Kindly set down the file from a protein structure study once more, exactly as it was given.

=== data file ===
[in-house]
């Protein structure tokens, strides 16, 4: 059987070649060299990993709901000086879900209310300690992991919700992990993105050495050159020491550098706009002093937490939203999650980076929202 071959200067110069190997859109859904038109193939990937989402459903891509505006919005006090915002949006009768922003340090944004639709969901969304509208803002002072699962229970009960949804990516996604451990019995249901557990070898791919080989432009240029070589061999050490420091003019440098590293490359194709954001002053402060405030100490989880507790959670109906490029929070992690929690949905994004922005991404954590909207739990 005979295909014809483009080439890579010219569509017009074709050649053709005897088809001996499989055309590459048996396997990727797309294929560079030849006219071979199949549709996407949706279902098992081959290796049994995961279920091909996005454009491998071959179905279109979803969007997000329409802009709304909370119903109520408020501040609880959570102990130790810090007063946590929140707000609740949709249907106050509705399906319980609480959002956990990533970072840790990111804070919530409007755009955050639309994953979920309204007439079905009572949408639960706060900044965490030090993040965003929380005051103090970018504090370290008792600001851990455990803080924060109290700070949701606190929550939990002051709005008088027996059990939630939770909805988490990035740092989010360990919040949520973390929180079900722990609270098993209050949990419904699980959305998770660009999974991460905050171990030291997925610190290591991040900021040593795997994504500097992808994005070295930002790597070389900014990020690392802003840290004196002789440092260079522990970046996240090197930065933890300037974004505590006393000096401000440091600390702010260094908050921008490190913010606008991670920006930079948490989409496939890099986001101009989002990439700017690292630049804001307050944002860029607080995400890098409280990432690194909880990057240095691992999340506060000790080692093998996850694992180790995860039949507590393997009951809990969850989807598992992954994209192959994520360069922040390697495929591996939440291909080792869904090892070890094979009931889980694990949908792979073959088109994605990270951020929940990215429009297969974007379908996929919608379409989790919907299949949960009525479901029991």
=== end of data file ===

[in-house]
């Protein structure tokens, strides 16, 4: 059987070649060299990993709901000086879900209310300690992991919700992990993105050495050159020491550098706009002093937490939203999650980076929202 071959200067110069190997859109859904038109193939990937989402459903891509505006919005006090915002949006009768922003340090944004639709969901969304509208803002002072699962229970009960949804990516996604451990019995249901557990070898791919080989432009240029070589061999050490420091003019440098590293490359194709954001002053402060405030100490989880507790959670109906490029929070992690929690949905994004922005991404954590909207739990 005979295909014809483009080439890579010219569509017009074709050649053709005897088809001996499989055309590459048996396997990727797309294929560079030849006219071979199949549709996407949706279902098992081959290796049994995961279920091909996005454009491998071959179905279109979803969007997000329409802009709304909370119903109520408020501040609880959570102990130790810090007063946590929140707000609740949709249907106050509705399906319980609480959002956990990533970072840790990111804070919530409007755009955050639309994953979920309204007439079905009572949408639960706060900044965490030090993040965003929380005051103090970018504090370290008792600001851990455990803080924060109290700070949701606190929550939990002051709005008088027996059990939630939770909805988490990035740092989010360990919040949520973390929180079900722990609270098993209050949990419904699980959305998770660009999974991460905050171990030291997925610190290591991040900021040593795997994504500097992808994005070295930002790597070389900014990020690392802003840290004196002789440092260079522990970046996240090197930065933890300037974004505590006393000096401000440091600390702010260094908050921008490190913010606008991670920006930079948490989409496939890099986001101009989002990439700017690292630049804001307050944002860029607080995400890098409280990432690194909880990057240095691992999340506060000790080692093998996850694992180790995860039949507590393997009951809990969850989807598992992954994209192959994520360069922040390697495929591996939440291909080792869904090892070890094979009931889980694990949908792979073959088109994605990270951020929940990215429009297969974007379908996929919608379409989790919907299949949960009525479901029991």